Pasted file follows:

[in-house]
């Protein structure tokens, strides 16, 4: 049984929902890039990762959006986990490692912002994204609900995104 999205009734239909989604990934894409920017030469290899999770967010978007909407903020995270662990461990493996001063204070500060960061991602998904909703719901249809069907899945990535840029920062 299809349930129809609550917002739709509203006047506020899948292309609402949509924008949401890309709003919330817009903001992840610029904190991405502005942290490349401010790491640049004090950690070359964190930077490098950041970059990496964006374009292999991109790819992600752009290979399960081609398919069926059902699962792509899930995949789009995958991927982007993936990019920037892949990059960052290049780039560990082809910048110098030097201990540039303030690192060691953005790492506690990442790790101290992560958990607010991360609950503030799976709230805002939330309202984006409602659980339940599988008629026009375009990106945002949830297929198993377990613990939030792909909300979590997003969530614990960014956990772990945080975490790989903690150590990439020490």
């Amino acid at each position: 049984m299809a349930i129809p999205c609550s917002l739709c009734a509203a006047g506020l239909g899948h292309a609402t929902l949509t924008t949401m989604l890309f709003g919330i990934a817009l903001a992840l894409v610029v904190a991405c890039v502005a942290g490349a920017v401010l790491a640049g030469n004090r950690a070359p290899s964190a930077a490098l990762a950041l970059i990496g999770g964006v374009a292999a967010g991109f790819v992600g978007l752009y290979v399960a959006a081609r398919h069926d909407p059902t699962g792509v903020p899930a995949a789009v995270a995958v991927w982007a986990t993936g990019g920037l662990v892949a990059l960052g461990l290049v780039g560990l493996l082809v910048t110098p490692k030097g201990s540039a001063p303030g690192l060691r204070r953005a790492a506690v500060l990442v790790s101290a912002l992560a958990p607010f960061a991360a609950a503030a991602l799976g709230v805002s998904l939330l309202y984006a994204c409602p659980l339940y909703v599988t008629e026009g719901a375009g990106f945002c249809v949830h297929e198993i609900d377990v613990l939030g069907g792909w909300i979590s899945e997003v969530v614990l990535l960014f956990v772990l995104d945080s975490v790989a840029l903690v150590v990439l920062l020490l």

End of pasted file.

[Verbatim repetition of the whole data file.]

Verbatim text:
[in-house]
């Protein structure tokens, strides 16, 4: 049984929902890039990762959006986990490692912002994204609900995104 999205009734239909989604990934894409920017030469290899999770967010978007909407903020995270662990461990493996001063204070500060960061991602998904909703719901249809069907899945990535840029920062 299809349930129809609550917002739709509203006047506020899948292309609402949509924008949401890309709003919330817009903001992840610029904190991405502005942290490349401010790491640049004090950690070359964190930077490098950041970059990496964006374009292999991109790819992600752009290979399960081609398919069926059902699962792509899930995949789009995958991927982007993936990019920037892949990059960052290049780039560990082809910048110098030097201990540039303030690192060691953005790492506690990442790790101290992560958990607010991360609950503030799976709230805002939330309202984006409602659980339940599988008629026009375009990106945002949830297929198993377990613990939030792909909300979590997003969530614990960014956990772990945080975490790989903690150590990439020490």
């Amino acid at each position: 049984m299809a349930i129809p999205c609550s917002l739709c009734a509203a006047g506020l239909g899948h292309a609402t929902l949509t924008t949401m989604l890309f709003g919330i990934a817009l903001a992840l894409v610029v904190a991405c890039v502005a942290g490349a920017v401010l790491a640049g030469n004090r950690a070359p290899s964190a930077a490098l990762a950041l970059i990496g999770g964006v374009a292999a967010g991109f790819v992600g978007l752009y290979v399960a959006a081609r398919h069926d909407p059902t699962g792509v903020p899930a995949a789009v995270a995958v991927w982007a986990t993936g990019g920037l662990v892949a990059l960052g461990l290049v780039g560990l493996l082809v910048t110098p490692k030097g201990s540039a001063p303030g690192l060691r204070r953005a790492a506690v500060l990442v790790s101290a912002l992560a958990p607010f960061a991360a609950a503030a991602l799976g709230v805002s998904l939330l309202y984006a994204c409602p659980l339940y909703v599988t008629e026009g719901a375009g990106f945002c249809v949830h297929e198993i609900d377990v613990l939030g069907g792909w909300i979590s899945e997003v969530v614990l990535l960014f956990v772990l995104d945080s975490v790989a840029l903690v150590v990439l920062l020490l």